Most examples are not this egregious, but do you know how inbound calls from search leads are handled at your company? Are they funneled into the same general sales line as all other leads? Do callers have to go through an autoresponder with a series of options just to get someone to talk to them? If someone answers the phone, are they qualified to answer any questions the prospect might have? If nobody is available to answer questions about your services at the time of the call, is the caller given clear instructions on what information to leave, along with clear expectations of what will happen next?
Remember that the commonality of search leads, whether through form or call, is immediacy. These prospects are a back-click on their browser away from finding someone else, and the more obstacles you put in their path and the longer it takes you to engage them, the more likely they are to look elsewhere.
Tracking the source of your leads is perhaps one of the single most important elements in your overall marketing campaign. It’s the method by which you’ll gauge budget, approach, revisions, and a host of other deciding factors. Whether your reps are instructed to inquire “how did you hear about us?” or there are checkable boxes online, having a lead tracking system in place is a mighty tool and an asset to your business – bottom line. The value of an SEO campaign in terms of lead tracking is tied up with the particular search engine marketing company you select. Based on the company’s abilities, it can take your existing SEM campaigns from lackluster to high performing marketing tools that are integrated, of course, into your overall initiative.
In most non e-commerce applications, the obvious goal of an SEO campaign is to generate both a high number of leads and also a greater quality of leads. Of course, the search engine marketing company running the campaign can sometimes be frustrated since its involvement with lead data ends as soon as someone sends a form or picks up the phone to call the client company. The big problem here is that a wealth of data is being lost that could help improve the SEM campaign, and it becomes harder to follow closed leads back to their original online source. Moreover, it’s nigh impossible to track the online source of customer calls. Without help from a search engine marketing company, the client company itself is often unable to compare leads from the web versus traditional sources. On its own, reliable lead tracking becomes a near impracticality despite its importance in reevaluating future initiatives. This is a shame since the data is readily available.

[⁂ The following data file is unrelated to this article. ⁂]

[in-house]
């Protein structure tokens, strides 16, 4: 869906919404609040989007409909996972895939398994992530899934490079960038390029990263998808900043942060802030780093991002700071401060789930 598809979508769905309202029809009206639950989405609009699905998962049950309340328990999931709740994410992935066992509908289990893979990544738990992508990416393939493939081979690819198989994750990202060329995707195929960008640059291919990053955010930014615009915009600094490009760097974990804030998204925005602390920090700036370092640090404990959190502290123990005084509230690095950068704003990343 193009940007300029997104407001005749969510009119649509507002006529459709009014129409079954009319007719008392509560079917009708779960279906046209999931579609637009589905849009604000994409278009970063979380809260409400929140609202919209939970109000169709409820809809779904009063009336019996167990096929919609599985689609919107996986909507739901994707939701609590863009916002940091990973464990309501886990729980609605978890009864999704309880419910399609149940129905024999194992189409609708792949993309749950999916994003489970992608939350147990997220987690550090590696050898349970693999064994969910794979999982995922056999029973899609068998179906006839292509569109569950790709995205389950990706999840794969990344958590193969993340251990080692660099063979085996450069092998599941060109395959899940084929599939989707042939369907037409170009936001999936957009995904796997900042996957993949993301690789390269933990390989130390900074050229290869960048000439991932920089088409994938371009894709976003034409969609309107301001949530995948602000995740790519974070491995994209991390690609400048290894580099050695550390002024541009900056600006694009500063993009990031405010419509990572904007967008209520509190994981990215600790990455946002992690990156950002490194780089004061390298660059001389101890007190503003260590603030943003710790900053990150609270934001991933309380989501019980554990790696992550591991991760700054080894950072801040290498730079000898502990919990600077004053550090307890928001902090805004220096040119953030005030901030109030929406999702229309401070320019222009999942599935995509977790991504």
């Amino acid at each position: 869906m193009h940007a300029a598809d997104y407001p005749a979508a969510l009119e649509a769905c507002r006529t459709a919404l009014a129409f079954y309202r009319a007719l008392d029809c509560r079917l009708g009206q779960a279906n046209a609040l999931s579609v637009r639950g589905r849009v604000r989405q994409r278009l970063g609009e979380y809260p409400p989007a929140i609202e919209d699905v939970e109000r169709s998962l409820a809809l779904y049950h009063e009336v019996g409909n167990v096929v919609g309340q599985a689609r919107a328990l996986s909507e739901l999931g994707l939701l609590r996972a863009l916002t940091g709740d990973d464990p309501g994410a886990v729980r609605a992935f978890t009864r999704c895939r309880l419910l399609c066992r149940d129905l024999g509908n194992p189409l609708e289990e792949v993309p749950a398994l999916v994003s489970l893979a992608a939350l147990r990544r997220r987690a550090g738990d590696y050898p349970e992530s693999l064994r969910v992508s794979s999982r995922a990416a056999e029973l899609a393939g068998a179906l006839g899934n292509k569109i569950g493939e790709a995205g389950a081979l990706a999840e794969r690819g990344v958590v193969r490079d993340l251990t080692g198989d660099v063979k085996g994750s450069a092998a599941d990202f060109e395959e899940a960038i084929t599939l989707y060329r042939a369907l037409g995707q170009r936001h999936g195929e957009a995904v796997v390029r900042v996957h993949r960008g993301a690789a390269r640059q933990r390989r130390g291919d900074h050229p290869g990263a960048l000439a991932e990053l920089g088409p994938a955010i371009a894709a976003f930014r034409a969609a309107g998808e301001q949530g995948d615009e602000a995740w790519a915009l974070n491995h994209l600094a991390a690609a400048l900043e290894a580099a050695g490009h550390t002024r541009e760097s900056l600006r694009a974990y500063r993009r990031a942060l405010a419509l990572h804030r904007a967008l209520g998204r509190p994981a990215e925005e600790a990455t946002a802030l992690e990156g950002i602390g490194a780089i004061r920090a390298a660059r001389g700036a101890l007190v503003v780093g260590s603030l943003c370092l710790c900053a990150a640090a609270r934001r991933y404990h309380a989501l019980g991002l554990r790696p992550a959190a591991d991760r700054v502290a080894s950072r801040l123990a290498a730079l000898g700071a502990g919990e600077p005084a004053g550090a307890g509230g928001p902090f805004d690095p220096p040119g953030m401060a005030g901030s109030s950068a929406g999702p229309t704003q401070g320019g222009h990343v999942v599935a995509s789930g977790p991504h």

As anyone who has ever done a lead quality analysis, which hopefully you or your search engine marketing company has performed, you’ll know that all leads are not created equal. That is to say that leads from some sources will be a higher quality than other sources, making frequent, detailed lead tracking a necessity. What follows are three scenarios starting from most ideal – exceedingly rare – and trending to the most common, which is unfortunately, well, common.
Three Lead Tracking Scenarios
Scenario #1: Ideal – In a perfect lead tracking scenario, leads from the website are filtered through a sales management system, such as Salesforce, which has an easily integrative tool that takes leads from the website and automatically fills in the data, adding it to a data set. A custom phone number can also be created by your search engine marketing company and used for each individual campaign that you wish to track, so that the salesperson filling in the data on Salesforce can tell by incoming numbers where the lead was generated.